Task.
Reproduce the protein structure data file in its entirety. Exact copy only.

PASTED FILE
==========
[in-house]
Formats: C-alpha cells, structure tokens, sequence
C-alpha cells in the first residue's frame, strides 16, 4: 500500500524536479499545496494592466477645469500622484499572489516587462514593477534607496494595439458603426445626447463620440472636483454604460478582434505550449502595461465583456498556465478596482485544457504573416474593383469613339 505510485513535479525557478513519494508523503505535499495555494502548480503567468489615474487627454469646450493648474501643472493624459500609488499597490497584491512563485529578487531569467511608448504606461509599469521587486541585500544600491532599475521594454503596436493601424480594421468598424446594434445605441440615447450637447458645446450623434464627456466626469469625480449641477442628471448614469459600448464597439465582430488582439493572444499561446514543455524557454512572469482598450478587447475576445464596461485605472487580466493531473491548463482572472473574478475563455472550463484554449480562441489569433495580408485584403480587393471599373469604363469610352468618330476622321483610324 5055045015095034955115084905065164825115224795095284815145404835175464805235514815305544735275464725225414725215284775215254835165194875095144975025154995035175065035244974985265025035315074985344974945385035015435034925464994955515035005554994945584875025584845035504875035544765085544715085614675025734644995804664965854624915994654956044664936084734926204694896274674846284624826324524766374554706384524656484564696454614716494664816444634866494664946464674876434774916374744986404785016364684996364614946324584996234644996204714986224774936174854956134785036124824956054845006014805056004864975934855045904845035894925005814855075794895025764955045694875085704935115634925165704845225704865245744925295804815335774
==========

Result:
[in-house]
Formats: C-alpha cells, structure tokens, sequence
C-alpha cells in the first residue's frame, strides 16, 4: 500500500524536479499545496494592466477645469500622484499572489516587462514593477534607496494595439458603426445626447463620440472636483454604460478582434505550449502595461465583456498556465478596482485544457504573416474593383469613339 505510485513535479525557478513519494508523503505535499495555494502548480503567468489615474487627454469646450493648474501643472493624459500609488499597490497584491512563485529578487531569467511608448504606461509599469521587486541585500544600491532599475521594454503596436493601424480594421468598424446594434445605441440615447450637447458645446450623434464627456466626469469625480449641477442628471448614469459600448464597439465582430488582439493572444499561446514543455524557454512572469482598450478587447475576445464596461485605472487580466493531473491548463482572472473574478475563455472550463484554449480562441489569433495580408485584403480587393471599373469604363469610352468618330476622321483610324 5055045015095034955115084905065164825115224795095284815145404835175464805235514815305544735275464725225414725215284775215254835165194875095144975025154995035175065035244974985265025035315074985344974945385035015435034925464994955515035005554994945584875025584845035504875035544765085544715085614675025734644995804664965854624915994654956044664936084734926204694896274674846284624826324524766374554706384524656484564696454614716494664816444634866494664946464674876434774916374744986404785016364684996364614946324584996234644996204714986224774936174854956134785036124824956054845006014805056004864975934855045904845035894925005814855075794895025764955045694875085704935115634925165704845225704865245744925295804815335774